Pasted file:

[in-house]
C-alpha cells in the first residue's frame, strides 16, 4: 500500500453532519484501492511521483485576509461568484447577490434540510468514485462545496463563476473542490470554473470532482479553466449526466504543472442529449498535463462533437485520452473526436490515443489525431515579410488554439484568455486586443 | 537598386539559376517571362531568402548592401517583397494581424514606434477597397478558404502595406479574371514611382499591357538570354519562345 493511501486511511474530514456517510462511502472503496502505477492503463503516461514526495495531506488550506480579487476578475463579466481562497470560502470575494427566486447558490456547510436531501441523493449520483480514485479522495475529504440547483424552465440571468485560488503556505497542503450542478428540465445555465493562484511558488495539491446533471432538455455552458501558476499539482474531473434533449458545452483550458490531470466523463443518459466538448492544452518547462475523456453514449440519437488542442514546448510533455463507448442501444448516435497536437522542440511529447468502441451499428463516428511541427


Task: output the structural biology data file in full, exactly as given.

[in-house]
C-alpha cells in the first residue's frame, strides 16, 4: 500500500453532519484501492511521483485576509461568484447577490434540510468514485462545496463563476473542490470554473470532482479553466449526466504543472442529449498535463462533437485520452473526436490515443489525431515579410488554439484568455486586443 | 537598386539559376517571362531568402548592401517583397494581424514606434477597397478558404502595406479574371514611382499591357538570354519562345 493511501486511511474530514456517510462511502472503496502505477492503463503516461514526495495531506488550506480579487476578475463579466481562497470560502470575494427566486447558490456547510436531501441523493449520483480514485479522495475529504440547483424552465440571468485560488503556505497542503450542478428540465445555465493562484511558488495539491446533471432538455455552458501558476499539482474531473434533449458545452483550458490531470466523463443518459466538448492544452518547462475523456453514449440519437488542442514546448510533455463507448442501444448516435497536437522542440511529447468502441451499428463516428511541427